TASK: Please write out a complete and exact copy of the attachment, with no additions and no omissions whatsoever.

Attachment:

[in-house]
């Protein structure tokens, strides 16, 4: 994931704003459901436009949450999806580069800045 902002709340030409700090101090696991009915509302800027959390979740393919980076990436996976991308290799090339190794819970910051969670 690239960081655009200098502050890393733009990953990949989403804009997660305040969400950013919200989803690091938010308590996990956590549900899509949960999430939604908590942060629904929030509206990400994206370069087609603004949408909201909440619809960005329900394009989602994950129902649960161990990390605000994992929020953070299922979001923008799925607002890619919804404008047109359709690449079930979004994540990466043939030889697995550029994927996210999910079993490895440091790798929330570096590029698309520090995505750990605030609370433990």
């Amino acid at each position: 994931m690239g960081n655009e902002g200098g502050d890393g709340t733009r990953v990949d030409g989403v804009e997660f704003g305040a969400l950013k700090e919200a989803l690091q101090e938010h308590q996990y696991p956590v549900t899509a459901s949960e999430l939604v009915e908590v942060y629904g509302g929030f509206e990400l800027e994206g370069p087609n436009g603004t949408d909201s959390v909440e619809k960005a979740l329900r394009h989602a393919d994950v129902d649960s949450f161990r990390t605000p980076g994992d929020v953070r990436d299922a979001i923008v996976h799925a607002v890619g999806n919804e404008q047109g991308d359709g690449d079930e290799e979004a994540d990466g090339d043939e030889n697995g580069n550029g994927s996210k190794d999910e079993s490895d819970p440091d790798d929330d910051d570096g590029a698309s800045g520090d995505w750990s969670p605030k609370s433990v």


[in-house]
């Protein structure tokens, strides 16, 4: 994931704003459901436009949450999806580069800045 902002709340030409700090101090696991009915509302800027959390979740393919980076990436996976991308290799090339190794819970910051969670 690239960081655009200098502050890393733009990953990949989403804009997660305040969400950013919200989803690091938010308590996990956590549900899509949960999430939604908590942060629904929030509206990400994206370069087609603004949408909201909440619809960005329900394009989602994950129902649960161990990390605000994992929020953070299922979001923008799925607002890619919804404008047109359709690449079930979004994540990466043939030889697995550029994927996210999910079993490895440091790798929330570096590029698309520090995505750990605030609370433990």
């Amino acid at each position: 994931m690239g960081n655009e902002g200098g502050d890393g709340t733009r990953v990949d030409g989403v804009e997660f704003g305040a969400l950013k700090e919200a989803l690091q101090e938010h308590q996990y696991p956590v549900t899509a459901s949960e999430l939604v009915e908590v942060y629904g509302g929030f509206e990400l800027e994206g370069p087609n436009g603004t949408d909201s959390v909440e619809k960005a979740l329900r394009h989602a393919d994950v129902d649960s949450f161990r990390t605000p980076g994992d929020v953070r990436d299922a979001i923008v996976h799925a607002v890619g999806n919804e404008q047109g991308d359709g690449d079930e290799e979004a994540d990466g090339d043939e030889n697995g580069n550029g994927s996210k190794d999910e079993s490895d819970p440091d790798d929330d910051d570096g590029a698309s800045g520090d995505w750990s969670p605030k609370s433990v």